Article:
When Eric and I discussed names for our Peeper, Edith came up: A charming classic that would honor my great-grandmother. Edith Phelps was my maternal great-grandmother but we all called her Pretty Grandma. No one remembers why, but I imagine the name suited her just fine.
In the sixth grade, we all had to create a project on a poster board triptych for a fair. I chose to profile Pretty Grandma. I painstakingly pasted photocopied pictures of her onto the red butcher paper that covered the cardboard. I taped up letters that she had sent me. I displayed an antique stereoscope that belonged to her. On the big day of the fair, I stood by my display and watched as other kids and their families politely smiled as they passed by my project. My hand-lettered title and humble subject weren’t as flashy as the other kids’ work, but I was proud. Even then I knew that she was more important than popularity in a middle school gym. She was an amazing woman.
Pretty Grandma was gentle. I remember lying in her bed in my grandma’s basement surrounded by hand-stitched quilts. She read me Chicken Little—“The sky is falling! The sky is falling!”—before I drifted off to sleep. I felt safe and cozy with her.
Pretty Grandma was tough. She grew up on a farm in Illinois and raised her brothers and sisters. Her stepmother doted on her biological children but treated my great-grandma and her full siblings more like servants. I remember lightly stroking the nub of one shortened finger, evidence of how strong she was: She pricked it while sewing and her stepmother refused to call the doctor when it got infected. It had to be amputated later. She never complained about the stump or the mistreatment she suffered; hardship was a part of life for her, something to be overcome.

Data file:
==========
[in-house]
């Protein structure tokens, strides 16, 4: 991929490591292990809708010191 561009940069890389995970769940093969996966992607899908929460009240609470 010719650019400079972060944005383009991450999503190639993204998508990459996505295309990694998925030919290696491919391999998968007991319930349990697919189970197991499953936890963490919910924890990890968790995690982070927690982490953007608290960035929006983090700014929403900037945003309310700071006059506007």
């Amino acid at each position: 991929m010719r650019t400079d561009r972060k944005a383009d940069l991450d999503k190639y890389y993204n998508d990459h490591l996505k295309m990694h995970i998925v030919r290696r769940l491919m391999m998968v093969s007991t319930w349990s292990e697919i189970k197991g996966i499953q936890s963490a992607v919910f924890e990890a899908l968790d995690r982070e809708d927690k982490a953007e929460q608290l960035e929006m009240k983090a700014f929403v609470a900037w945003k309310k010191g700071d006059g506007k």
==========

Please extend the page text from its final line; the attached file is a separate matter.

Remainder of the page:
Pretty Grandma was patient. She taught me checkers and never refused a challenge from me. She let me watch Hollywood Squares, her favorite show, with her, even though I was much too little to understand any of the trivia.
Pretty Grandma was resilient. She lived to 106 years and was herself every day. She might not have had her original hair (I walked in on her taking off her wig one day; I was embarrassed, but I don’t think she knew—she had her hearing aid turned off) but she was nothing if not authentic.
Pretty Grandma was loving. She and I wrote letters—and later, when she got older, post cards (they were shorter)—back and forth as soon as I learned the alphabet. I told her about what was happening in my classes, scribbled notes when I was on vacation and asked about her days at home then, later, at the nursing home. She often quoted passages from the Bible; “This is the day the Lord has made; let us be glad and rejoice in it” was a favorite. It reflected her verve and gratitude.
Her letters were full of her passion for nature: She wrote about the changing seasons and the flowers she was growing and what she saw out her window. I couldn’t wait to read her latest message and my eyes pored over her looping and slightly shaky cursive, even though her letters seldom held much news. Her observations of what was blooming, the falling leaves and a snowy landscape were enough.
I hope that someday our Edie Mae will be as gentle, tough, patient, resilient and most of all loving as Pretty Grandma was. The world could use another 106 years of an Edith like her.